1 Report a nuisance call
If you are receiving nuisance calls or unwanted texts from a company or a number, there are a range of organisations you can complain to.
These include the TPS, your phone operator, Ofcom (which covers silent and abandoned calls) and the ICO.
Report a nuisance call
Report a nuisance call or text to the regulators. Every complaint helps in the fight against nuisance calls and textsReport a call or text
The threshold at which the ICO is allowed to act has been lowered and they have the power to fine companies up to £500,000 that break the rules on unsolicited texts and nuisance phone calls.
Which? will continue to work with all the relevant bodies to ensure that efforts to tackle the problem of harassing phone calls and unsolicited texts are stepped up.
2 Register with the TPS
If you're receiving unsolicited phone calls, you should register with the Telephone Preference Service (TPS).
The TPS is free to use and is a register which records your preference not to receive unsolicited sales or marketing calls.
If you’ve registered with the TPS and still receive unwanted calls, you can make a complaint to the TPS and it will investigate.
But the TPS doesn’t have enforcement powers so it can’t penalise the company responsible for bombarding you with unsolicited calls.
Although the TPS is unable to prosecute, it does send complaints to the Information Commissioner's Office (ICO) which has the power to take action.
It's against the law for companies to make unsolicited phone calls to consumers who are registered on the TPS without their clear consent.
It’s worth noting that people have had mixed experiences after registering with the TPS. Some have told Which? they noticed a reduction in unwanted nuisance calls, while some say they still receive them.
3 Talk to your phone company
If you're still receiving harassing or unsolicited phone calls, you can talk to your phone company to report the phone number. Most providers offer products, services and advice - much of which is free - to block unwanted calls or reduce nuisance calls.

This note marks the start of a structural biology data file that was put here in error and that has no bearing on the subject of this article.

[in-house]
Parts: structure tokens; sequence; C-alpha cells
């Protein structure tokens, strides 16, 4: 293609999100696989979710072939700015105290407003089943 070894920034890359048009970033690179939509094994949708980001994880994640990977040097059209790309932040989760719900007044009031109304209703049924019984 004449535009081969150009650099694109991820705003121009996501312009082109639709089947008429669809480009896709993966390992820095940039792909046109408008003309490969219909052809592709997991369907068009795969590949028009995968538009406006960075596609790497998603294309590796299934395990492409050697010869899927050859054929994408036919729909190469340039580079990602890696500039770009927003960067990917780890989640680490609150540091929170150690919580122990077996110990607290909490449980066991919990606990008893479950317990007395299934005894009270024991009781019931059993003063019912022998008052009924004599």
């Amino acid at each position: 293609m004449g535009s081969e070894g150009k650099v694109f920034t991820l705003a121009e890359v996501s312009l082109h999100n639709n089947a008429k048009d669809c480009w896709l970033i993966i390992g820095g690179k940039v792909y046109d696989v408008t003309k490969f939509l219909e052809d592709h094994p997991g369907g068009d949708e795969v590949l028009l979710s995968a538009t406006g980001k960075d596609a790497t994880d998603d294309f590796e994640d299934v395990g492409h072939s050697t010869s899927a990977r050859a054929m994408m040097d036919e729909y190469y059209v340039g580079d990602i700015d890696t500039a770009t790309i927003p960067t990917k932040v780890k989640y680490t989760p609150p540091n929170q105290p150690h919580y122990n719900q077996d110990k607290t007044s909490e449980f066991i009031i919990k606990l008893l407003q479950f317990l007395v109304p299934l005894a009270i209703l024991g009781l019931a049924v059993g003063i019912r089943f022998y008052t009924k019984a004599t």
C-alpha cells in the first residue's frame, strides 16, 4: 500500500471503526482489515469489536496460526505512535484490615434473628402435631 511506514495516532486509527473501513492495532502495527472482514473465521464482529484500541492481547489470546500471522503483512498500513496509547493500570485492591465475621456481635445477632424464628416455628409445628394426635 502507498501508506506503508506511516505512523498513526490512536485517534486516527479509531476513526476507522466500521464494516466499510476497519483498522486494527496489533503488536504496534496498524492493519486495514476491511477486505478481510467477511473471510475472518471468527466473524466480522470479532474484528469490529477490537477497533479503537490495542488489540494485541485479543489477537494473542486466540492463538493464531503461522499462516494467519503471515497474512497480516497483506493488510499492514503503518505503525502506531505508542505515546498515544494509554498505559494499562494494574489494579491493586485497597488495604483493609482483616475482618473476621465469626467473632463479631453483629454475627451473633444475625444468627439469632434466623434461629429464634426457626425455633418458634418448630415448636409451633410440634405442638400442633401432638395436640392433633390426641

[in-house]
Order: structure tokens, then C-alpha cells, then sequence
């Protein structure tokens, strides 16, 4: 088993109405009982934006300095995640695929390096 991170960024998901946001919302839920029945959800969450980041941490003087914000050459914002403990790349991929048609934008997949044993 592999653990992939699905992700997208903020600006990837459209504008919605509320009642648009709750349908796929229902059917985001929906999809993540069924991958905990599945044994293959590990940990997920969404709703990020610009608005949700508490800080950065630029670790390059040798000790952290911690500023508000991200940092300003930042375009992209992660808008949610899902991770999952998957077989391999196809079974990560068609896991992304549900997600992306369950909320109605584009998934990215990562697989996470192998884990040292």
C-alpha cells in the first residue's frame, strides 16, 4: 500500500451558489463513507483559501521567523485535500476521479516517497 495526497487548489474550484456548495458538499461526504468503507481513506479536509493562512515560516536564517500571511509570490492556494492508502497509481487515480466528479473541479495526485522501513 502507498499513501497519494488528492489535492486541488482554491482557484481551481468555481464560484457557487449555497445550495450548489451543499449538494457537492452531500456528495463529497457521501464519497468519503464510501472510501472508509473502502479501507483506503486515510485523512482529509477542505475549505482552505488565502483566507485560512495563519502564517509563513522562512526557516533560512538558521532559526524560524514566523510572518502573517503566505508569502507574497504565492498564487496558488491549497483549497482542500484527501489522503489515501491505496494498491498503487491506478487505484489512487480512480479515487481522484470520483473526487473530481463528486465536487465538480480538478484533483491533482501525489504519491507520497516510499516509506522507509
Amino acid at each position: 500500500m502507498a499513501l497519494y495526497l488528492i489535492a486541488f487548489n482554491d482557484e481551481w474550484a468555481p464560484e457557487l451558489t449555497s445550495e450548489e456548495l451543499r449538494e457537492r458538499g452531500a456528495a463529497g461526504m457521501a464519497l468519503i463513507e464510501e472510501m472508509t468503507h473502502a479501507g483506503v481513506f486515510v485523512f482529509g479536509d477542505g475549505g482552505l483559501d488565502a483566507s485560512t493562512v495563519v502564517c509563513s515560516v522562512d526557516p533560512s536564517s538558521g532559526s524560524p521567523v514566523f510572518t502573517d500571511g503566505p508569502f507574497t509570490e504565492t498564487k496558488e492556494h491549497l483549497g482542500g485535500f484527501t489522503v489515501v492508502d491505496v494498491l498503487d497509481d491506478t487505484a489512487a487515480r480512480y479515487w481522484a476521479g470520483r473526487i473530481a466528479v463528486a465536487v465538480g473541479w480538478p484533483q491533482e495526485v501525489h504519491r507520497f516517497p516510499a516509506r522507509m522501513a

We've included some links to additional information from some of the UK's biggest phone companies.
|Talk to your phone company|
|Phone company||Further information|
|BT||Learn more about BT call protect|
|Sky||Caller identity services|
|TalkTalk||How do I manage nuisance calls?|
|Virgin media||Stop unwanted, nuisance or malicious calls|
If your phone company isn't listed above you can check its website or contact its customer services department to discuss what more it can do to stop nuisance phone calls.
4 Don't consent to be contacted
If you're registered with the TPS, third parties are not allowed to call you but some companies still do so.
Third party marketing is when your details are sold on to numerous other companies for marketing purposes.
Look out for tick boxes that request consent for your details to be passed onto third parties, if you do not want other companies to contact you, make sure you haven’t ticked the box.
If you've consented to receive marketing from a specific company then this organisation is allowed to call you - even if you've registered with the TPS.
But, companies must stop calling you if you explicitly ask them to. So if you're receiving phone calls which you find harassing, make sure you do request for them to take you off their call list.
If you fill in a form and have to enter your phone number, you can use trueCall38.
Simply enter the phone number 0333 88 88 88 88 as your phone number, and if the company calls a short recorded message is played:
'trueCall38 is handling my calls. I prefer not to be contacted by phone, so please contact me via my email address. Goodbye!'
5 Consider call blocking technology
Phone companies offer a number of services that can help block unwanted nuisance calls.
Some of these services are free but for some, monthly charges can apply, and may vary depending on what package you're signed up to.
Services include caller display, which shows you the number of the person calling; incoming call blocking, which prevents selected numbers from getting through; and caller identification - or 1471.
In an ideal world it wouldn't be necessary to use call blocking equipment, but this can protect you and older or vulnerable relatives from nuisance callers.
Systems cost between £40 and £120 and can be very effective. In a recent trial by Trading Standards the trueCall system blocked 98% of unwanted phone calls.
For more information on the different types of services available to block unwanted calls, take a look at Which?'s guide to phone blocking services.